Some higher forces decided to make the whole thing a little more complicated, however. I also needed some other files from my mother's other (desktop) Windows computer so I could merge (copy/convert to different format) all the data onto the new iBook. So I asked someone else to take that computer's HDD out as well and mail it to me, making a backup of the most important stuff before (in case that thing would get lost in the mail). Well, that guy broke the HDD doing that (not spinning up anymore) - argh! Luckily, he broke it just after doing the partial backup to one DVD, so I could at least recover the most important things (except for, e.g., a SMIME private key, rendering some encryped data useless).

Now my mother has a broken Windows laptop, a broken Windows desktop computer and a working iBook (until I visit and fix the desktop machine). Well, I sort of like it actually, because now at least there is no way for chaos to arise due to her using two computers (files scattered among the two) and two different operating systems.

The point of the whole story: Better do critical things yourself if you want them to turn out well. And, most important: backup, backup, backup!

Regarding your comment/hint: Pretty impressive procedure, sounds really good. I might have tried doing something similar if the laptop had been still OK. I prefer to do things over a network, if possible. That is not always easy for beginners, however, so just plugging the drive into an external case might be easier. If you do that, be careful, however, some of those small 2.5" drives have plugs that allow you to connect them the wrong way, making you fry the whole thing (speaking out of experience from way back in my earlier days when I was playing around with a disk (no data on it, luckily)...).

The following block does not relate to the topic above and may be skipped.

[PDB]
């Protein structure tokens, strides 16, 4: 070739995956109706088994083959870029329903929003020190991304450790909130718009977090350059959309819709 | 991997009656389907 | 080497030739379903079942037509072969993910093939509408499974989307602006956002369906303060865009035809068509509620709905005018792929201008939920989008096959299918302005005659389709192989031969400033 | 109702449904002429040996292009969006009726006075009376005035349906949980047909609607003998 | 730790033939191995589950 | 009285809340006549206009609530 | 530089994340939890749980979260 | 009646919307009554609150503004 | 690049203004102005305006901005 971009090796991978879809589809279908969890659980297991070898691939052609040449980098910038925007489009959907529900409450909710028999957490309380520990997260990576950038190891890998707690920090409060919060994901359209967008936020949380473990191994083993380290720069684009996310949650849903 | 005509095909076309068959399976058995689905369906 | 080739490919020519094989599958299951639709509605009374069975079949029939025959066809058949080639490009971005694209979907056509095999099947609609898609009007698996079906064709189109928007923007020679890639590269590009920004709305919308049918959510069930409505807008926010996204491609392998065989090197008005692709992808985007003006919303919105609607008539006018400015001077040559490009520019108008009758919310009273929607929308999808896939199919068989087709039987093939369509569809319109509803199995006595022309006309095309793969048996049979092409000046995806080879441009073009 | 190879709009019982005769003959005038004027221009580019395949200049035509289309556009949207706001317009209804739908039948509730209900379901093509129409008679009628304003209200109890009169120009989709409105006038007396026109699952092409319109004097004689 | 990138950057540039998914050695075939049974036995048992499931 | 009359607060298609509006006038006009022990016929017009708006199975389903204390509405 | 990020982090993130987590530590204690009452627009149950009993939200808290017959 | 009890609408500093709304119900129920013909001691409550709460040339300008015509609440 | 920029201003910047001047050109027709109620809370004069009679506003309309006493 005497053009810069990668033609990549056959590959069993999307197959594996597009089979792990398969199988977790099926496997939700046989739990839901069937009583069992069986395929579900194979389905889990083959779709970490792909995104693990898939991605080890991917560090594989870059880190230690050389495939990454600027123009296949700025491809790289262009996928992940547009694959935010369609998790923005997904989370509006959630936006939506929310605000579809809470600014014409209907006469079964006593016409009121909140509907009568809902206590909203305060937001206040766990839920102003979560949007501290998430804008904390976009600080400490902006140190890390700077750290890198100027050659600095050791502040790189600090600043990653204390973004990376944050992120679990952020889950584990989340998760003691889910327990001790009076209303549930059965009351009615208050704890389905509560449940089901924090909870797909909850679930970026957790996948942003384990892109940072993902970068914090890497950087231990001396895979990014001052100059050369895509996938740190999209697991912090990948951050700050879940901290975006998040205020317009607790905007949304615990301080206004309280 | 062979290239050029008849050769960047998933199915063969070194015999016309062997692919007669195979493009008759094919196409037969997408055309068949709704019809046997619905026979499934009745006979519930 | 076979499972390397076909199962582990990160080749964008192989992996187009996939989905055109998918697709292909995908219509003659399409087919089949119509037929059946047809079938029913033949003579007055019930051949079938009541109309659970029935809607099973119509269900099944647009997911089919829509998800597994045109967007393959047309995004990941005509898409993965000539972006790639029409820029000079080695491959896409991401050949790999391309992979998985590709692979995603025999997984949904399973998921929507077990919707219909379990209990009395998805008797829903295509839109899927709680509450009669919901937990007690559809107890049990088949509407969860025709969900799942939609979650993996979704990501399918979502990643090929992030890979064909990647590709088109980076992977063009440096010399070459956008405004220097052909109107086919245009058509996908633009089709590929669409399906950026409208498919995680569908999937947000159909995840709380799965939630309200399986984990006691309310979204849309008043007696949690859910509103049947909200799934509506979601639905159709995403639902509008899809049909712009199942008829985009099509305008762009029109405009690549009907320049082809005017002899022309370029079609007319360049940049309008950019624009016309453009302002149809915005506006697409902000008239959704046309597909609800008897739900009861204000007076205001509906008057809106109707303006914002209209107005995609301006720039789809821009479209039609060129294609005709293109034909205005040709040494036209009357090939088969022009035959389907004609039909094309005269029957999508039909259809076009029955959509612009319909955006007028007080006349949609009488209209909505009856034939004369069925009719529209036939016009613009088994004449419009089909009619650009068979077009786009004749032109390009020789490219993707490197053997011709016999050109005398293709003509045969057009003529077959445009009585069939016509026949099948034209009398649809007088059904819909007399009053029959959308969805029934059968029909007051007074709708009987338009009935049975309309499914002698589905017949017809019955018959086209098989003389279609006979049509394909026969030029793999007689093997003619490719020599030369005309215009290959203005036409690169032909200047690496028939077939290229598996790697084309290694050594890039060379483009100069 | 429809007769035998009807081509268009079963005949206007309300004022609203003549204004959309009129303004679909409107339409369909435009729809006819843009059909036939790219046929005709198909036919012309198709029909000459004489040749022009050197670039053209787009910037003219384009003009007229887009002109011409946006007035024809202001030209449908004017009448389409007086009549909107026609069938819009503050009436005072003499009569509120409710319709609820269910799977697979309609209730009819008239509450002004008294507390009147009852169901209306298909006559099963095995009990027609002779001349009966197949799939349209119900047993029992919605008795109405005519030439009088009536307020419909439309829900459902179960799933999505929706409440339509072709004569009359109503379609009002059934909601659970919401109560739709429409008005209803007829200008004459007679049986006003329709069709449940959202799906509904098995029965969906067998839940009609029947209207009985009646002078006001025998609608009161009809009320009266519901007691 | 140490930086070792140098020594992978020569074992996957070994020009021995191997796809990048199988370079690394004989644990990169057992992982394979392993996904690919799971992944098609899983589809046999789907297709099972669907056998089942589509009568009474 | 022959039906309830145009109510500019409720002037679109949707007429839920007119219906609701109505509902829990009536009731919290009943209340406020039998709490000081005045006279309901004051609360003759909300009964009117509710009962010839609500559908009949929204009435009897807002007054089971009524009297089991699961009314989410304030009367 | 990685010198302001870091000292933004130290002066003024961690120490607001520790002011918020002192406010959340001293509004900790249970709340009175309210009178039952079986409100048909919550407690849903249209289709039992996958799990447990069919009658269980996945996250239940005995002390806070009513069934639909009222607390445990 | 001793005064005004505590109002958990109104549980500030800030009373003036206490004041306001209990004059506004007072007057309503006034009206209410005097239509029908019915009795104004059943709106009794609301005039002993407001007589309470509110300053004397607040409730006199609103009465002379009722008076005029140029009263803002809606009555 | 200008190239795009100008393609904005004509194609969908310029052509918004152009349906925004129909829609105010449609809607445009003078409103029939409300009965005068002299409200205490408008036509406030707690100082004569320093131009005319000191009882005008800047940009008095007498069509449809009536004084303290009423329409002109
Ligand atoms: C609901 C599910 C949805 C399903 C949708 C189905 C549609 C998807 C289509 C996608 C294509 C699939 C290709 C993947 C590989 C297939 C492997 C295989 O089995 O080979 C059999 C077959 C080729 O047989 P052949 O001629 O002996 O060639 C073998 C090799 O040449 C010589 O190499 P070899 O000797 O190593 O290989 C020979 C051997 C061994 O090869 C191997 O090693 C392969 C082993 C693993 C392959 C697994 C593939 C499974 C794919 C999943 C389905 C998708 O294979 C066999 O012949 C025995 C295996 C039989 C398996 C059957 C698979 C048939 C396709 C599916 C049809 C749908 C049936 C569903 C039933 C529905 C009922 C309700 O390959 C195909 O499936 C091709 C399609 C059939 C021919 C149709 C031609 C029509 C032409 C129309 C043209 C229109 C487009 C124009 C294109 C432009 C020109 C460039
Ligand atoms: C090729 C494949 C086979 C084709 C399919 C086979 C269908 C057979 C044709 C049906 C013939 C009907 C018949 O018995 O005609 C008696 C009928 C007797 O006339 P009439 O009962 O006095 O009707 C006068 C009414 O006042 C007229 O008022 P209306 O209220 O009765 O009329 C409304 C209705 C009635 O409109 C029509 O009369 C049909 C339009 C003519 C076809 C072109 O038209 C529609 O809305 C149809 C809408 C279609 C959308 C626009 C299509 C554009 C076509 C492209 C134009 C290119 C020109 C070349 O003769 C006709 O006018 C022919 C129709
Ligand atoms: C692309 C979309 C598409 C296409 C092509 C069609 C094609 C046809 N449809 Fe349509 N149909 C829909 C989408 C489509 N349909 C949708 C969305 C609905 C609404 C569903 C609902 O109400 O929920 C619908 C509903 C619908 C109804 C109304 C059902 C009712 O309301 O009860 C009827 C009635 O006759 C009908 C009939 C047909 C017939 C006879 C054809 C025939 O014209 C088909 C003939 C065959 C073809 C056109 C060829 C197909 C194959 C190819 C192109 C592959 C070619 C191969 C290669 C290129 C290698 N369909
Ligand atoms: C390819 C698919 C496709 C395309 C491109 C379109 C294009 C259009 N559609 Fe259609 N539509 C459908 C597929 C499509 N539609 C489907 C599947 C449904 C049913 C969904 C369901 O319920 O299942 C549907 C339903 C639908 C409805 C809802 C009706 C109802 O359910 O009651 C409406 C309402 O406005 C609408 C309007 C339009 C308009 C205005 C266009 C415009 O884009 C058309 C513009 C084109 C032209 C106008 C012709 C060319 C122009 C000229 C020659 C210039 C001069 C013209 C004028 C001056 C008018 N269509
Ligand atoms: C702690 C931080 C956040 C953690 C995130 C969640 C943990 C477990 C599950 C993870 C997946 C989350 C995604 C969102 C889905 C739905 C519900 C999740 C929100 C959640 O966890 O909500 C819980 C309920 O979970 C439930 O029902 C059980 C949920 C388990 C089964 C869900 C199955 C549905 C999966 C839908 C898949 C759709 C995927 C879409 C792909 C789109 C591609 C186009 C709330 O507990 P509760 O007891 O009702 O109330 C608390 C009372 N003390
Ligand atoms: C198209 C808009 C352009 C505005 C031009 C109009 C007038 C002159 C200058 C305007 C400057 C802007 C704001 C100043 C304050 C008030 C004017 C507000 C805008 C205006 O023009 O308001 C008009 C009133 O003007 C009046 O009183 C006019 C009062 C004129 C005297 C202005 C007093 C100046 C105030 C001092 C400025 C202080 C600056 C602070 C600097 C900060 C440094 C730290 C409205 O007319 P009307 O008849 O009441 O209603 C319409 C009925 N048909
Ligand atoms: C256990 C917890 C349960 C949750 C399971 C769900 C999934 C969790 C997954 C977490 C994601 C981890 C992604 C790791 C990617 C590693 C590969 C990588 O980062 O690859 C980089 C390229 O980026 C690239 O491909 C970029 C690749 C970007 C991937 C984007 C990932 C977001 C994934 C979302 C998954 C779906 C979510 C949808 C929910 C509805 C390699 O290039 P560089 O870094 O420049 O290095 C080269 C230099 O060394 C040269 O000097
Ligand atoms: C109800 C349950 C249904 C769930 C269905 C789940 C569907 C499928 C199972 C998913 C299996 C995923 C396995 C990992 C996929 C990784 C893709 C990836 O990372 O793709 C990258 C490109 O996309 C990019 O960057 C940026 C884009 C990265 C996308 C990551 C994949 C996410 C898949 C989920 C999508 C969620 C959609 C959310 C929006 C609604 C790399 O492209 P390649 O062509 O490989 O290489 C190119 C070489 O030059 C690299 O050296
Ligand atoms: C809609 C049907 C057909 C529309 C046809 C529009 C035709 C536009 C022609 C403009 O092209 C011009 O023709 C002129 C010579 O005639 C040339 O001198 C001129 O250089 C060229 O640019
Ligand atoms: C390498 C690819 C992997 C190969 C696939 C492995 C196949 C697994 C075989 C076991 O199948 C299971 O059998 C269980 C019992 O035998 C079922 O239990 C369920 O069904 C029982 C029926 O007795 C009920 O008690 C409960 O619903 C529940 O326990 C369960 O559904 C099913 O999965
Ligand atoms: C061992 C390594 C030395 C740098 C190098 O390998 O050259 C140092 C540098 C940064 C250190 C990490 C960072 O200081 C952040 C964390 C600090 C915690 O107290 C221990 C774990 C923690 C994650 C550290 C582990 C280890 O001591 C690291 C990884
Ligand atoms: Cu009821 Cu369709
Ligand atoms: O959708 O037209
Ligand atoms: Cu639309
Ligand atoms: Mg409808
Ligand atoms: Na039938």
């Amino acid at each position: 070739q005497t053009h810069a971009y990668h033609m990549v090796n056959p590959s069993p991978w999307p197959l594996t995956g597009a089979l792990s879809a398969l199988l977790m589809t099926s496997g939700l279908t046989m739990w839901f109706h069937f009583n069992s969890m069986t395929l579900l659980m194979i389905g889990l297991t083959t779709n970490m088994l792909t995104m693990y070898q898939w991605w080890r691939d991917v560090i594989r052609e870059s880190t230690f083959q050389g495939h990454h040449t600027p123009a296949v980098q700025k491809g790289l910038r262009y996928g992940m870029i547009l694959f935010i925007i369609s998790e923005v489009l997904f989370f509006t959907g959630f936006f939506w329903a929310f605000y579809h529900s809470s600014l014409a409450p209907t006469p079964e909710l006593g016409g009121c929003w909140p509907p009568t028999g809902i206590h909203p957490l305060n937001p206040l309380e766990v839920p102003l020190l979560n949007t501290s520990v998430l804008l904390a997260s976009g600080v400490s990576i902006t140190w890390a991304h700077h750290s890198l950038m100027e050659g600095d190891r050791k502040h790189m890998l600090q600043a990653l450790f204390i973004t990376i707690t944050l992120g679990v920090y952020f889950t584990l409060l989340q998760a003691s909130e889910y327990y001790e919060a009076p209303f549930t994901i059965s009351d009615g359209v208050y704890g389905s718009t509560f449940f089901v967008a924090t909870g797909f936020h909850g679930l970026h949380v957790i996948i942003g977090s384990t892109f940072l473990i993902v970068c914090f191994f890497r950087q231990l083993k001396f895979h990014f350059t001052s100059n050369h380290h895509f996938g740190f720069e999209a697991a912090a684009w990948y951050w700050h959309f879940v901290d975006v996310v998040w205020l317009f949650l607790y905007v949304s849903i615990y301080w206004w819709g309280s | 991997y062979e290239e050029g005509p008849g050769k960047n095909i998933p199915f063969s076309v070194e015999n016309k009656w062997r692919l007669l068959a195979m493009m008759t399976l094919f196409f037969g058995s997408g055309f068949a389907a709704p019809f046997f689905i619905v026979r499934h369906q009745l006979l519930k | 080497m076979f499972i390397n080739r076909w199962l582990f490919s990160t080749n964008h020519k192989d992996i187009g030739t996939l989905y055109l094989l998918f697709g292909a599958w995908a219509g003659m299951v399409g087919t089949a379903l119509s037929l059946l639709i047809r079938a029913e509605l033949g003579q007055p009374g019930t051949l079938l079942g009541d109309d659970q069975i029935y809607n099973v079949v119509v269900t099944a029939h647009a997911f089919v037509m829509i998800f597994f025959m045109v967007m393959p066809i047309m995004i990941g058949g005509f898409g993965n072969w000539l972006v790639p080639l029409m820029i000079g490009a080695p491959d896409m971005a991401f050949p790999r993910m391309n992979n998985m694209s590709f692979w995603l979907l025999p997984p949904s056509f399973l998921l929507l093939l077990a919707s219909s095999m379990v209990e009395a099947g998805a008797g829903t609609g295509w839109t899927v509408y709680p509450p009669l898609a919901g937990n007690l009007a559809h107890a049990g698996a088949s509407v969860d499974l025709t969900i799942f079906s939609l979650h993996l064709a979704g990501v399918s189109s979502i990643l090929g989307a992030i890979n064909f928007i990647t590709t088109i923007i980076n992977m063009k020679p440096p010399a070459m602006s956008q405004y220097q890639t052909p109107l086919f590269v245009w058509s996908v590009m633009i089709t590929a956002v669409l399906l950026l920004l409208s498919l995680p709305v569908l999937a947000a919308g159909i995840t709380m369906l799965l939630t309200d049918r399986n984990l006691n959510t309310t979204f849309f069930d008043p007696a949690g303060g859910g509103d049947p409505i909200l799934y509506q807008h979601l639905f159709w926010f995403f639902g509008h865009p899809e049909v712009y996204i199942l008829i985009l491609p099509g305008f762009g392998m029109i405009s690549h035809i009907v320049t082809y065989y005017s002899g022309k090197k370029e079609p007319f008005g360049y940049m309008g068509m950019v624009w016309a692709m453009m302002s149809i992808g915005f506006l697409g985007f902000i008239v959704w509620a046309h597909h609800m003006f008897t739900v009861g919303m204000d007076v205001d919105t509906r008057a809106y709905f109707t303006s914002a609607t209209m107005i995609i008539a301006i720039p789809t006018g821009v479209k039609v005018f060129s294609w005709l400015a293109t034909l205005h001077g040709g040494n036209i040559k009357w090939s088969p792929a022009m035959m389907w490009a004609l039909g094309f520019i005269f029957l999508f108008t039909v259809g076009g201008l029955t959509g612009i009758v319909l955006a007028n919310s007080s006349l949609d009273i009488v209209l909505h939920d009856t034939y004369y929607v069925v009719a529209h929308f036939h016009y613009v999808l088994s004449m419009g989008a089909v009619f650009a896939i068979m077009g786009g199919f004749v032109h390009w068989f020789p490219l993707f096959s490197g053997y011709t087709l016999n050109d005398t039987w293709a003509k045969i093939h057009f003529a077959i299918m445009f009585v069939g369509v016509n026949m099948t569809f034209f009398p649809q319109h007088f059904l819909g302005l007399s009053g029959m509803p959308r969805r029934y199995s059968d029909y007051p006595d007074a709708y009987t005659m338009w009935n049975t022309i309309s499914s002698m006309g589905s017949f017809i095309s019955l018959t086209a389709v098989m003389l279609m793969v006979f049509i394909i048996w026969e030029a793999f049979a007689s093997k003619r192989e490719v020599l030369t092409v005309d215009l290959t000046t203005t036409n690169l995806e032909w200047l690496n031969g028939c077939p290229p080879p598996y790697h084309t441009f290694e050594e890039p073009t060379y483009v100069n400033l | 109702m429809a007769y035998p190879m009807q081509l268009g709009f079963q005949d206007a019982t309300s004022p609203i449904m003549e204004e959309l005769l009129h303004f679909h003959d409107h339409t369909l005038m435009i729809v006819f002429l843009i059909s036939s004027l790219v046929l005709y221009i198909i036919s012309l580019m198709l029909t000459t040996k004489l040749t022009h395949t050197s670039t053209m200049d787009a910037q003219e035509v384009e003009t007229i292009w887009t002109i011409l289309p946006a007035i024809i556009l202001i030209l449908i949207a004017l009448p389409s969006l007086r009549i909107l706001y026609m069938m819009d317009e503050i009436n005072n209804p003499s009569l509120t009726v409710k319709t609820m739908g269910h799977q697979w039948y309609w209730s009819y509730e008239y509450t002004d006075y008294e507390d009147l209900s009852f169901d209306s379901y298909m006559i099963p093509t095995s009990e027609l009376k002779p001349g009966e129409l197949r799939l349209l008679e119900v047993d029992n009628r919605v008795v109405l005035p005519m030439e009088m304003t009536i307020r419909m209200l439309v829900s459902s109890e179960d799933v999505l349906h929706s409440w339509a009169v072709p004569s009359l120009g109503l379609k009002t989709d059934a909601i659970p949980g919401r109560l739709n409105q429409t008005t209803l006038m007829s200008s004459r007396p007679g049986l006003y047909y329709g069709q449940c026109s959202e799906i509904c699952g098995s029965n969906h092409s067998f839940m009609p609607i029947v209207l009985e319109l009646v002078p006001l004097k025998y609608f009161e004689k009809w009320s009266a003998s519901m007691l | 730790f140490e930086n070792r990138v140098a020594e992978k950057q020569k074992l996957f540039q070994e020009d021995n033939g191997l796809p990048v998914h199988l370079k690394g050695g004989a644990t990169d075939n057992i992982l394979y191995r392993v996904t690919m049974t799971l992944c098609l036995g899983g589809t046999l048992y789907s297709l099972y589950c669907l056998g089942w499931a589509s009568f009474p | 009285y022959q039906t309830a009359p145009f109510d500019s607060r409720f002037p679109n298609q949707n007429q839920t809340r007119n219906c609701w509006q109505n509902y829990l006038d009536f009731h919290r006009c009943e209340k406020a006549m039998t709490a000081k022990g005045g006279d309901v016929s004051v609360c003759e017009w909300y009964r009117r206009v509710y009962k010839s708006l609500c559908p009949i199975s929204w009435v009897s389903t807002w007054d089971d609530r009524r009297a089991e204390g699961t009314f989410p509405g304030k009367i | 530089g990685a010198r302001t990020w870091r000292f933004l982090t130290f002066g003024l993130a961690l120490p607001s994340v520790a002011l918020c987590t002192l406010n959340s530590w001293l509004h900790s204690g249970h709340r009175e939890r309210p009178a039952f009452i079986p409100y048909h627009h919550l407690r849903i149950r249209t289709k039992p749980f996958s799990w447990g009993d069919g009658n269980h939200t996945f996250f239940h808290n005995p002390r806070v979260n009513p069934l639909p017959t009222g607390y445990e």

I have written up a separate (more detailed) hint about this but it has not yet been published.

If you submitted it a long time ago, it may have been overlooked (see my other comment above), but that should be fixed soon.

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10.4: An overview of NTFS support in Tiger
Authored by: jackchance on Aug 05, '05 09:27:32PM
There is a way to use a Win XP disc to

a) repair a windows installation -> it basically copies the system files from the CD over the existing and presumably corrupted existing one.

b) install windows without reformatting the disc. HOWEVER, this tends to overwrite the 'Documents and Settings' folder, so if you keep you stuff where windows tells you to, it will be gone.

if you want the details for performing these check out